But you are right in your main thrust if it is named after Elizabeth I it is in a way rather insulting to the Scots. Thus my point earlier the ‘coincidence’ is handy as the present Queen is Queen of both and arguably more Scots than English genetically even if its both massively less than her German DNA.

    • HMS Queen Elizabeth is a traditional RN name every bit as much as HMS Glasgow, HMS Cardiff and HMS Belfast are. Not a problem.
      .

    • Hi Gordon, I think Scotland did have at least one Queen Elizabeth (The Queen Mum), a great wartime queen-consort, with very strong Scottish connections.
      And to be fair – they did build the carriers in Scotland, and create all those highly skilled jobs, and launch a new generation of apprentices into the ship-building industry.
      Maybe the union has got a wee bit of life left in it yet, eh?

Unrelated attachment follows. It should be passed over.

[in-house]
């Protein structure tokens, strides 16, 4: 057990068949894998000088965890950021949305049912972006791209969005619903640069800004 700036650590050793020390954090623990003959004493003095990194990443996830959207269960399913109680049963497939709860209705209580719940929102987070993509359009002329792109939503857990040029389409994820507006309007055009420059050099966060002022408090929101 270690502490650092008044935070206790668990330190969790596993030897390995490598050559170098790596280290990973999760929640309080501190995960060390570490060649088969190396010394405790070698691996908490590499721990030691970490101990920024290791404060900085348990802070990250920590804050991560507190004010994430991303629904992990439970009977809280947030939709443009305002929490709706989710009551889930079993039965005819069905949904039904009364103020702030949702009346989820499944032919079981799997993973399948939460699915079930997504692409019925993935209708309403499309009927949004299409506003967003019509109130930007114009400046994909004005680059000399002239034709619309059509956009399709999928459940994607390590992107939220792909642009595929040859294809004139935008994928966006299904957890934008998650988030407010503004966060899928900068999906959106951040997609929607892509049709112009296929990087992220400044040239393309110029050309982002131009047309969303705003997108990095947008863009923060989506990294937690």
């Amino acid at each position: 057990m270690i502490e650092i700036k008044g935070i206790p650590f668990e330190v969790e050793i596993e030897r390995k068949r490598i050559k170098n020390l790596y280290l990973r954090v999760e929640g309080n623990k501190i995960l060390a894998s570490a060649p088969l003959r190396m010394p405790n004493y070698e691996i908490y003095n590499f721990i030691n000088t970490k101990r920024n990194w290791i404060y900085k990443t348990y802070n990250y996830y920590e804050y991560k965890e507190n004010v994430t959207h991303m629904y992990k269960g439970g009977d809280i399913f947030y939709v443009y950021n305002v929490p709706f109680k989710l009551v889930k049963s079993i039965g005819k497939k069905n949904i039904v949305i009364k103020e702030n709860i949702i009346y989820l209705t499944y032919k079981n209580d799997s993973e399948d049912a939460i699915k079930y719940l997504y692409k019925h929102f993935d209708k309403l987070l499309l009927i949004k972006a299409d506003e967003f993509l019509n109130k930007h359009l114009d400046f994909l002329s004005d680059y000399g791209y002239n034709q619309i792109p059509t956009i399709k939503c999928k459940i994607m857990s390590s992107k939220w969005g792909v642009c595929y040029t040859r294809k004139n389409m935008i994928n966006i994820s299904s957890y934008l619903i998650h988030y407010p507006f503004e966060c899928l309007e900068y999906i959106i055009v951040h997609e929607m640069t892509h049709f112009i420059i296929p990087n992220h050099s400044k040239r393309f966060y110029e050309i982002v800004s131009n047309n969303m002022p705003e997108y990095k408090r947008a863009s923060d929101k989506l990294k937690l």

• I seriously hope not. The name should be for the Royal Navy’s future biggest ship made entirely out of British plate and section! Otherwise, let the great name rest in peace for now and the future until that day comes. I’m sure it will, but not now or for a Trident Sub.

  11. RMS Queen Elizabeth (80 years this year this the greatest ship ever built was launched) was named after the Queen Mother, and QE2 was named after RMS Queen Elizabeth, but her majesty named her Queen Elizabeth the second (Naughty Queenie). But her Majesty was crowned Queen Elizabeth, not Queen Elizabeth the second, as United Britain has only had one Queen Elizabeth, or rather her majesty is the first Queen Elizabeth of a United Britain. We know she is named after the Battleship, but it is unfair to other parts of the Country that built her.

    • Well, UK’s monarchs have been using regnal names in continuation of england’s..edward VII n VIII, william IV for example… So if taking current queen as the second of her name is considered insulting, then it has been so for two centuries…